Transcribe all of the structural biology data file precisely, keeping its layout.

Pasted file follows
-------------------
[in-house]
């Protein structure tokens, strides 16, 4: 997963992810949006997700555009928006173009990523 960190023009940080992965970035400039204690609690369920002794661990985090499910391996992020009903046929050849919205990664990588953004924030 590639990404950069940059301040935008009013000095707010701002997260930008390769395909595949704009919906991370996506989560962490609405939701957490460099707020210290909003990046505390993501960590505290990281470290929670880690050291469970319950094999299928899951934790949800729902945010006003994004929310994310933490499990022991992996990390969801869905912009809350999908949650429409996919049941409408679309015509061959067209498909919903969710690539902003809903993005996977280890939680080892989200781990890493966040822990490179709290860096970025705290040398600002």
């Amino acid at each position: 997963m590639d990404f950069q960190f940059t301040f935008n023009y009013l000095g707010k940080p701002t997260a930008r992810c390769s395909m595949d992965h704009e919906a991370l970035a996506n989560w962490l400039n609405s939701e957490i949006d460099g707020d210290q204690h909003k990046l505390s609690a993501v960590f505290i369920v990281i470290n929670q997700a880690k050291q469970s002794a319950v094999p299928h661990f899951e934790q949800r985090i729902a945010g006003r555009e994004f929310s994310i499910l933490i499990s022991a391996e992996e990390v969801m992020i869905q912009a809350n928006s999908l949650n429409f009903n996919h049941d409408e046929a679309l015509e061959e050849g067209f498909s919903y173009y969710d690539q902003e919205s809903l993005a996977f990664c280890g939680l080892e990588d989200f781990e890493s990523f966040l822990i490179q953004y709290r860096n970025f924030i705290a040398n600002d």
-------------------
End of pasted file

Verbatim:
[in-house]
């Protein structure tokens, strides 16, 4: 997963992810949006997700555009928006173009990523 960190023009940080992965970035400039204690609690369920002794661990985090499910391996992020009903046929050849919205990664990588953004924030 590639990404950069940059301040935008009013000095707010701002997260930008390769395909595949704009919906991370996506989560962490609405939701957490460099707020210290909003990046505390993501960590505290990281470290929670880690050291469970319950094999299928899951934790949800729902945010006003994004929310994310933490499990022991992996990390969801869905912009809350999908949650429409996919049941409408679309015509061959067209498909919903969710690539902003809903993005996977280890939680080892989200781990890493966040822990490179709290860096970025705290040398600002």
């Amino acid at each position: 997963m590639d990404f950069q960190f940059t301040f935008n023009y009013l000095g707010k940080p701002t997260a930008r992810c390769s395909m595949d992965h704009e919906a991370l970035a996506n989560w962490l400039n609405s939701e957490i949006d460099g707020d210290q204690h909003k990046l505390s609690a993501v960590f505290i369920v990281i470290n929670q997700a880690k050291q469970s002794a319950v094999p299928h661990f899951e934790q949800r985090i729902a945010g006003r555009e994004f929310s994310i499910l933490i499990s022991a391996e992996e990390v969801m992020i869905q912009a809350n928006s999908l949650n429409f009903n996919h049941d409408e046929a679309l015509e061959e050849g067209f498909s919903y173009y969710d690539q902003e919205s809903l993005a996977f990664c280890g939680l080892e990588d989200f781990e890493s990523f966040l822990i490179q953004y709290r860096n970025f924030i705290a040398n600002d």